Patients with chronic thromboembolic pulmonary hypertension (CTEPH) tended to have different dual-energy computed tomography (DECT)-based vascular parameters compared with patients with acute pulmonary embolism (PE), according to a study published in the Journal of Thoracic Imaging.
DECT was used to assess patterns of vascular and lung parenchymal enhancement in patients with suspected CTEPH and in those with acute PE. Different DECT-based parameters were evaluated that highlighted patterns of vascular kinetics. Specifically, total DECT-based parenchymal attenuation in Hounsfield unit (LungHU), percentage of perfused blood volume (PBV), peak enhancement of main pulmonary artery (PApeak in HU), maximum enhancement corresponding to 100, and the ratio of PApeak to LungHU were examined.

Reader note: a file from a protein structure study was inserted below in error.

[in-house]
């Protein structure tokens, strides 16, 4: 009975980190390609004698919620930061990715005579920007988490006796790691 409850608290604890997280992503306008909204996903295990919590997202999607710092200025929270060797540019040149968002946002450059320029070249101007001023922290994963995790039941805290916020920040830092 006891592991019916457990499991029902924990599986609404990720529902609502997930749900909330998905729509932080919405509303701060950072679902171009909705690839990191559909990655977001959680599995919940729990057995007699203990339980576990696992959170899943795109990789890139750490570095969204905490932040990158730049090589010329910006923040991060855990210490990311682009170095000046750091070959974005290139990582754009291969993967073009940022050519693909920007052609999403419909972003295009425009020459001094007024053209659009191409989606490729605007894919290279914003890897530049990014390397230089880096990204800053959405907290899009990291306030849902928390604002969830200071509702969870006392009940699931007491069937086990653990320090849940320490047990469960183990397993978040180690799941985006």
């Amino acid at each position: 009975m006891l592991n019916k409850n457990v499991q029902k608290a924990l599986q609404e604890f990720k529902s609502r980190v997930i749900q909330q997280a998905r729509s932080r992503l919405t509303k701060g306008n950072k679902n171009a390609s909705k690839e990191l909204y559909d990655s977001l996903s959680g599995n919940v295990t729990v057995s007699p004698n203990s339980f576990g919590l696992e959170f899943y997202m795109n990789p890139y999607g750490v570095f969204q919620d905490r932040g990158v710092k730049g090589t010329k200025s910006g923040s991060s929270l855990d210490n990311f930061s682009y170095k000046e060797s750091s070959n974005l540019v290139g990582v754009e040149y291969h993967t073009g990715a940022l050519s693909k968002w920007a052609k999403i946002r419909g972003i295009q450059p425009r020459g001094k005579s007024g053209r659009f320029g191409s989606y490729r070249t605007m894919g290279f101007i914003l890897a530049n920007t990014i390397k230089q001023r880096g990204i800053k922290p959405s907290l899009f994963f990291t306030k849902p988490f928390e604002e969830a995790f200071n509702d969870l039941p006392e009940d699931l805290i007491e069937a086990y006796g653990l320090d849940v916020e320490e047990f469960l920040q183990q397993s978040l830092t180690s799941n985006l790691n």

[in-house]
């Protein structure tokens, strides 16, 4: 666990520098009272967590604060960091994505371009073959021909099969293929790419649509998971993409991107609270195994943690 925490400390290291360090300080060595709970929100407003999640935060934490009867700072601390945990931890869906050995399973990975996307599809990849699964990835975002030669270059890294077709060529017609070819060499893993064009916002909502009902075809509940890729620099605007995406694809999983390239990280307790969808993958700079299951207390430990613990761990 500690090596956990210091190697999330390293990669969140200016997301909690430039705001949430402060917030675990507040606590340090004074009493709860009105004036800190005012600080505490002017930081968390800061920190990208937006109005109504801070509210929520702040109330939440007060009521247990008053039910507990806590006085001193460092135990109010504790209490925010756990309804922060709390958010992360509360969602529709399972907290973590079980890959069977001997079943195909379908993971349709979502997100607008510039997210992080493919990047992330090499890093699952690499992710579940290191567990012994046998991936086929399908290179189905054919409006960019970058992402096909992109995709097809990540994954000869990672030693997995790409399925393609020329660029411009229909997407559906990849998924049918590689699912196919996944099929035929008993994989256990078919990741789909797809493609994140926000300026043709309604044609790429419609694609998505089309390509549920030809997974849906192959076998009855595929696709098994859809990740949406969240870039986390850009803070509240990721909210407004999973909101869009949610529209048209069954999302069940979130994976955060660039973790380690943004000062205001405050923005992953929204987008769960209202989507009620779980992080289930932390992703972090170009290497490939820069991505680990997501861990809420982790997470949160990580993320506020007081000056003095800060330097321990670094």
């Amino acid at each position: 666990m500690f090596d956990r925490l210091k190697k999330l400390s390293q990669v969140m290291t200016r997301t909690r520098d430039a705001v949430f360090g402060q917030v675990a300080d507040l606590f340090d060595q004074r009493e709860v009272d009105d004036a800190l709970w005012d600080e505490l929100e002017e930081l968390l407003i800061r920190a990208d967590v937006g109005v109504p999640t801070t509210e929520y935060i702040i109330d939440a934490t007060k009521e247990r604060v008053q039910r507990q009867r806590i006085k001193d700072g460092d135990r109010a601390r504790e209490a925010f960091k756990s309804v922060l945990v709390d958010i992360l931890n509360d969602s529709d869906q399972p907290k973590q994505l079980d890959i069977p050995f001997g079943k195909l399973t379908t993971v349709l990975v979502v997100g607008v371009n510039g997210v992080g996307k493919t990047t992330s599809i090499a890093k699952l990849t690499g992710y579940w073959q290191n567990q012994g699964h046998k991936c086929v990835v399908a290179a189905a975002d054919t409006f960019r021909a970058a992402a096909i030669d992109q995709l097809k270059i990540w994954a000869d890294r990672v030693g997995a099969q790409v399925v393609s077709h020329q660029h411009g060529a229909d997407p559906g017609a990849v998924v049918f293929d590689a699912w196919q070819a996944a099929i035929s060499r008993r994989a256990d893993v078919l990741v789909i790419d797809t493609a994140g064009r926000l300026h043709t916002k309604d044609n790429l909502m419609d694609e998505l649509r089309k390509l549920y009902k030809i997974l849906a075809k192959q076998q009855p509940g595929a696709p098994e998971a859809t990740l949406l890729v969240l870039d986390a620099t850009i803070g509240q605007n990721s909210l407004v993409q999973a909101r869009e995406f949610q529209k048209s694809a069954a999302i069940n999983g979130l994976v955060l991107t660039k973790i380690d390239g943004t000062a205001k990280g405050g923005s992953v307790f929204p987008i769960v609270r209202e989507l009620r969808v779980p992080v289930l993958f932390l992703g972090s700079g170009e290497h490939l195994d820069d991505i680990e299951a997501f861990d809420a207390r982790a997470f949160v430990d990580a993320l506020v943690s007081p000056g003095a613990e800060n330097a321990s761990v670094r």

Compared with patients with a negative CT, patients with CTEPH tended to have lower LungHU, lower PBV, and higher PApeak/LungHU ratio. Compared with patients with acute PE, patients with CTEPH tended to have lower LungHU, lower PBV, and higher PApeak/LungHU ratio. However, no statistically significant differences were observed between patients with acute PE and those with negative CT.
The researchers wrote, “DECT-based vascular parameters have the potential to differentiate patients with acute vs chronic pulmonary embolism.” They added that DECT could potentially detect “the presence of small vessel disease, monitor its progression, and assess response to therapy.”
Nallasamy N, Bullen J, Karim W, Heresi GA, Renapurkar RD. Evaluation of vascular parameters in patients with pulmonary thromboembolic disease using dual-energy computed tomography [published December 17, 2018]. J Thorac Imaging. doi:10.1097/RTI.0000000000000383
This article originally appeared on Pulmonology Advisor